As boring as it may be to discuss the weather, one must comment on “Fall” in Utah and Colorado. The colours are just glorious. Even though the reds are mostly missing in this part of the country, the yellows are staggering, ranging from citrus to gold and a brilliant contrast to the evergreens. (See Facebook pics for further evidence of our love affair with the trees of “Fall”). While cool in the mornings, around 0 C, by mid-morning it's warm and, with the deep blue skies and clear air, the days are just fantastic. The good visibility is also important for the other big event this weekend - the opening of the hunting season for elk, deer and a staggering array of other critters.

Hunting seems to have almost the same status as the constitutional right to bear arms! The 'good ole boys' are free to take to the beautiful Utah and Colorado hills, armed to the teeth in pursuit of the elk and deer mentioned already as well as, moose, mountain sheep, bear, pigeon, grouse, partridge, prairie chickens, crane, rail teal, and crow. Yes, even the annoying crows have to take particular care as they peck at road kill. They could be next!

Things are not all the hunters' way though. They had better be well-heeled if they want to hunt big game like bear or elk. The permits for these cost more than $500. More rare game like mountain goats, moose and bighorn sheep will set the gun-happy back around $1800. Plains turkeys, on the other hand, are a bargain at $21 - a bargain but not much of a challenge.

We saw a few elk yesterday. They seemed blissfully unaware of the fate that was about to befall them! Or maybe they were just teasing the hunters by showing themselves before they hid away for “The Season”!

16 October

Durango, Colorado

John Steinbeck wrote an essay some time in the 1940's called “America and Americans”. One day we'll buy it and compare views. On the whole, Americans at home, particularly away from big cities, are just fantastic - friendly, welcoming and extremely polite. Today, this notion was seriously tested as we took the Durango to Silverton Railroad day trip.

Those who know us will be aware of our strong aversion to group tours, cruises and the like. Even a day trip like this, confined with 'others' and on a schedule out of our control was bound to be a bit of a test of our patience. AND it was.

The trip was fantastic with the Colorado mountain scenery that inspired John Denver, an historic old railway, a steam train and an old mining town. What more could we ask? Answer. A lot fewer loud Red Necks.

Why are the noisy people on any trip like this seated near us? For almost 7 hours we silently, with gritted teeth, put up with constant LOUD comment on everything from river water to President Obama. To be fair we suffered in the company of 30-40 other Americans who just grinned and bore it.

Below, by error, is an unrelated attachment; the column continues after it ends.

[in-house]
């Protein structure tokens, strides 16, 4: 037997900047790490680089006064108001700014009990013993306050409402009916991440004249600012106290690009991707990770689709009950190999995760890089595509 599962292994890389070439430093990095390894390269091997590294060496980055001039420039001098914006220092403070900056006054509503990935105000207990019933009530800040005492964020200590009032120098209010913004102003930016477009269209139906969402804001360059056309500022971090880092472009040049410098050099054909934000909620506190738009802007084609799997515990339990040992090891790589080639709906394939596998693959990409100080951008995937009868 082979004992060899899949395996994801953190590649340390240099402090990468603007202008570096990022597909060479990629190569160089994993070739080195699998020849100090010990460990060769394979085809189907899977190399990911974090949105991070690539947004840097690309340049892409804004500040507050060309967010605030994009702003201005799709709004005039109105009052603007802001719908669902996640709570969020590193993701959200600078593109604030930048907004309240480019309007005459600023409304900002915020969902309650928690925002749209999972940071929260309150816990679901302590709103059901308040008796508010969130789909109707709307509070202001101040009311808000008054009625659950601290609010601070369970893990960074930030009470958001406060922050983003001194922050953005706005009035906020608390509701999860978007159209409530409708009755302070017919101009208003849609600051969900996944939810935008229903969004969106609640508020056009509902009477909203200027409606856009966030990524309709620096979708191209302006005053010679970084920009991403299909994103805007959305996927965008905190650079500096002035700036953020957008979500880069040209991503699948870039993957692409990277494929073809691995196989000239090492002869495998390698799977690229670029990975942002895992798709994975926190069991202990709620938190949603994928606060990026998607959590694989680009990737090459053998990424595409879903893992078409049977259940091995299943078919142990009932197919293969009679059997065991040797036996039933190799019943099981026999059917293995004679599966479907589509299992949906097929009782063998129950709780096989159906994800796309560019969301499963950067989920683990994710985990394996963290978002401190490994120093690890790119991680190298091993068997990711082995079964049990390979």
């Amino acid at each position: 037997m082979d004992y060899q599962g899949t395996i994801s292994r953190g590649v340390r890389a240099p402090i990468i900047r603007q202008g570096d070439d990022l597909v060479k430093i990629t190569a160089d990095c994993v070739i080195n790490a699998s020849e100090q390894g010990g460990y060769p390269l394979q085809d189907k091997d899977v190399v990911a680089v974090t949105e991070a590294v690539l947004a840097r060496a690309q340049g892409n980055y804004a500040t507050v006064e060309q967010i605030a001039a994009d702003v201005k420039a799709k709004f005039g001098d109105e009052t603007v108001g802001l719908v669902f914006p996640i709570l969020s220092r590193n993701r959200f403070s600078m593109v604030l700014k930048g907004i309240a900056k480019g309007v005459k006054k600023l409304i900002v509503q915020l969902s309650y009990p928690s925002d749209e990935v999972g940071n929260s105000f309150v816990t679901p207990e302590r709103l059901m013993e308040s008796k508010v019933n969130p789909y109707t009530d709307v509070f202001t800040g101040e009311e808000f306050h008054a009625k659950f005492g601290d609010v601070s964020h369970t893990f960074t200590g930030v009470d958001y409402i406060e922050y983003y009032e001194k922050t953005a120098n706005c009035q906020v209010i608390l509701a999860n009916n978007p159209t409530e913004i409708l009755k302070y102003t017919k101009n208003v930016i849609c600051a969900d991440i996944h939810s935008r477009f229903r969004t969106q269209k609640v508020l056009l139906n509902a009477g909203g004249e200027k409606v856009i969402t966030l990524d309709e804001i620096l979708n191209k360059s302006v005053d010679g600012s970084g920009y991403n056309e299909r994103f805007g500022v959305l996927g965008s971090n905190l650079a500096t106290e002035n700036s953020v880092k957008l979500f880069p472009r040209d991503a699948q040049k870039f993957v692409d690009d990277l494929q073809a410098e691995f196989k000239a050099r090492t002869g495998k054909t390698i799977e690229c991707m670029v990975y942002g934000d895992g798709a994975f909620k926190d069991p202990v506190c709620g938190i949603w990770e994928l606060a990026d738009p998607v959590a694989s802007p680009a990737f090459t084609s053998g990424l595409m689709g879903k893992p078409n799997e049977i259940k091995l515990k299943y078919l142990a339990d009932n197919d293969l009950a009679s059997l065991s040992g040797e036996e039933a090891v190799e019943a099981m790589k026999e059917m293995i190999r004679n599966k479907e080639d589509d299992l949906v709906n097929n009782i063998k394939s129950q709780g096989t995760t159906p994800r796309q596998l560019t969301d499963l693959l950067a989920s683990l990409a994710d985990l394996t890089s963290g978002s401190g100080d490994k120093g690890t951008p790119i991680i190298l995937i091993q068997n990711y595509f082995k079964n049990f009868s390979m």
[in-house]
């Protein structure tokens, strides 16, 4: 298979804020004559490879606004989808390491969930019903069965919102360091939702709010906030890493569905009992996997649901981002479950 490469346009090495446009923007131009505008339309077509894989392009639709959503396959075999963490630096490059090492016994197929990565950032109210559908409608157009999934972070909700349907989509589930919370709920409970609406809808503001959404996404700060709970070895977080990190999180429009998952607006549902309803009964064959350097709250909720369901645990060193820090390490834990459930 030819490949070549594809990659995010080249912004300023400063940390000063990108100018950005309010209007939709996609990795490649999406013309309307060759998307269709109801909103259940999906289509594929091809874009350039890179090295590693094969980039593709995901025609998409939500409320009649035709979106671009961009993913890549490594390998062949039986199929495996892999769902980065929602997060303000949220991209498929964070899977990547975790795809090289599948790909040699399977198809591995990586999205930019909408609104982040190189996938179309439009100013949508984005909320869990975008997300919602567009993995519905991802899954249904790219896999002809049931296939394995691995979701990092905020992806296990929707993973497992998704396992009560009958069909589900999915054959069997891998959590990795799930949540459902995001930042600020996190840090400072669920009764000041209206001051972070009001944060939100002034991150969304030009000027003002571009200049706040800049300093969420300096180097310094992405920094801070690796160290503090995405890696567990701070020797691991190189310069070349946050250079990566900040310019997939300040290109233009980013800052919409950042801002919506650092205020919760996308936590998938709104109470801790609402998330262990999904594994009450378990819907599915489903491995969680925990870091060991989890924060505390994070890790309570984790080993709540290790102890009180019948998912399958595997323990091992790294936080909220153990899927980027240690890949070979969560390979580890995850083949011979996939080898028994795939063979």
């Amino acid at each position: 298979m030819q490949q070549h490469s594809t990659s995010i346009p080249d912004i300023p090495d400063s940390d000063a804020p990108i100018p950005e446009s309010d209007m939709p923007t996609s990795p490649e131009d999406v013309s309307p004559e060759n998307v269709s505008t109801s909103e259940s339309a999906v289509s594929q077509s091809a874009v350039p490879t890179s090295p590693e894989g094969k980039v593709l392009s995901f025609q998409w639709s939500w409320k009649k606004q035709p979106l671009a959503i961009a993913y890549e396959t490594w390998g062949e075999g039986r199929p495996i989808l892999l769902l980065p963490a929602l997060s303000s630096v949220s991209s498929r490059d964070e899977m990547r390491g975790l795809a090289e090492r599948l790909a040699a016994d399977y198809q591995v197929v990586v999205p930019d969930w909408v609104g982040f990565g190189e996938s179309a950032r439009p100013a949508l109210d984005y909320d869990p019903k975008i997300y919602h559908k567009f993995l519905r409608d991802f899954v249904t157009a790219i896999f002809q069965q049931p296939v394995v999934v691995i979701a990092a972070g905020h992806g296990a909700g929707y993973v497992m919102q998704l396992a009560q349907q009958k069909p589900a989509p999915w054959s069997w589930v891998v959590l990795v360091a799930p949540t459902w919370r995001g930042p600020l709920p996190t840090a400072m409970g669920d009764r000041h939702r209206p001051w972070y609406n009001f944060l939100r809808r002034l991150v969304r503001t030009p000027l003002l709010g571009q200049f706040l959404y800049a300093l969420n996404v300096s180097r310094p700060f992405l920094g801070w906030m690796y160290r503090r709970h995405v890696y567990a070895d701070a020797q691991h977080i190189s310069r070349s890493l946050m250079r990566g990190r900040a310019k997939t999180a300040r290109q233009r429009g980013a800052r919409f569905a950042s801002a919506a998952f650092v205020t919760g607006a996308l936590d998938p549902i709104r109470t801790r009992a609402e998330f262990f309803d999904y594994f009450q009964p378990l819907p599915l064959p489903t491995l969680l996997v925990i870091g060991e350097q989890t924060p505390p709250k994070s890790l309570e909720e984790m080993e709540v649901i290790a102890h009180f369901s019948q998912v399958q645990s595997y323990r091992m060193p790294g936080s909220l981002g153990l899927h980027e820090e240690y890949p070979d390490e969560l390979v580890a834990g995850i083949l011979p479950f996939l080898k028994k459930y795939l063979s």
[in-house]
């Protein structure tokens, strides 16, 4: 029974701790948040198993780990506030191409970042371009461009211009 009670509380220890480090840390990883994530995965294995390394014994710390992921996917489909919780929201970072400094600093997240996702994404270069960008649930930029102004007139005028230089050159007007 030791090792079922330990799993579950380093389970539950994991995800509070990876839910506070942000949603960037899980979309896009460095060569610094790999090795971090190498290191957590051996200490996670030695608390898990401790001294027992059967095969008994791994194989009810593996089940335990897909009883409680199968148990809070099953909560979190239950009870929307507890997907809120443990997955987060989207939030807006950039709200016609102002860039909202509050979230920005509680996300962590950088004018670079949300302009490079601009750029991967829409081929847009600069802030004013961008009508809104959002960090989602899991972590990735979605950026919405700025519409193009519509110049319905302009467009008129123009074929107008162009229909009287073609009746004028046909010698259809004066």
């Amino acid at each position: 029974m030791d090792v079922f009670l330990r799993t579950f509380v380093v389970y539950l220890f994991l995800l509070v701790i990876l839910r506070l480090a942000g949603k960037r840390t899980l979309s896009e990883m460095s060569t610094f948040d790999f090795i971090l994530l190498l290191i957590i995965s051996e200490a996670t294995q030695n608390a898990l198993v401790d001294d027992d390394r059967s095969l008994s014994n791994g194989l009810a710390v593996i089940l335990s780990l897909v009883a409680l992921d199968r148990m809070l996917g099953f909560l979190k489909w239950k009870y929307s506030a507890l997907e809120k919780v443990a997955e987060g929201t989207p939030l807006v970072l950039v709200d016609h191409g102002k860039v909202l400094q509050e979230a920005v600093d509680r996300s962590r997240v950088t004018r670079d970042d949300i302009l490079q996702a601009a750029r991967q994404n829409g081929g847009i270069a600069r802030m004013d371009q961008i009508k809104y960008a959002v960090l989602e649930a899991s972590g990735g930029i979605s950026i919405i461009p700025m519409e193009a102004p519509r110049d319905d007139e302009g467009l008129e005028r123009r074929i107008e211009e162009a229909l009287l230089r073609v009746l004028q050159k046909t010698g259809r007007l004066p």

Long live independent travel!

Wednesday, October 14, 2009

14 October

Blanding, Utah

With a bit of time up our sleeves, we decided a couple of days ago to take a bit of a detour. Tonight, we are just outside the Navajo Nation which covers three states and is bigger than 10 of the states of the USA. The Navajo Reservation is mostly desert, but what a desert!

The Grand Canyon is probably one of the “wow!” locations on the planet. This was our second visit and it was still “WOW”. Words cannot describe it and the photographs that we are able to take cannot do it justice. Even professional pics you see of the Grand Canyon cannot convey the absolute awe this geological phenomenon inspires. Last time we were here, it had snowed and was more than a little cool. Yesterday was a beautiful, clear day and fairly hot, so the crowds were a bit of a shock to us. Parking was a problem and so, after circling the carpark, like vultures, four times, we scored a spot, then walked about 4 kms of the canyon rim before catching the free shuttle bus back.

Driving through the reservation areas is a bit of an eye opener! The towns are much like small outback Australian towns - a petrol station or two, lots of dirt streets and little else. The Native American settlements are very poor. Set in open, desert landscapes, they are less than attractive.

On the upside, the Native American tribes here, the Hopi and the Navajo, manage their own affairs very much as a state within a state, their independence being something they treasure.

Monument Valley in southern Utah was another 'WOW' event. As kids, we called this Mesa landscape 'Road Runner territory'. On a clear, sunny day, the desert demanded photos! Between us we took almost 100 shots!

Our 'little' detour will continue over the next week or so before we return to Route 66. It's a bit like driving from Brisbane to Sydney via Longreach, but what the... we will see some new sights and .. oh yes, hit Vegas again!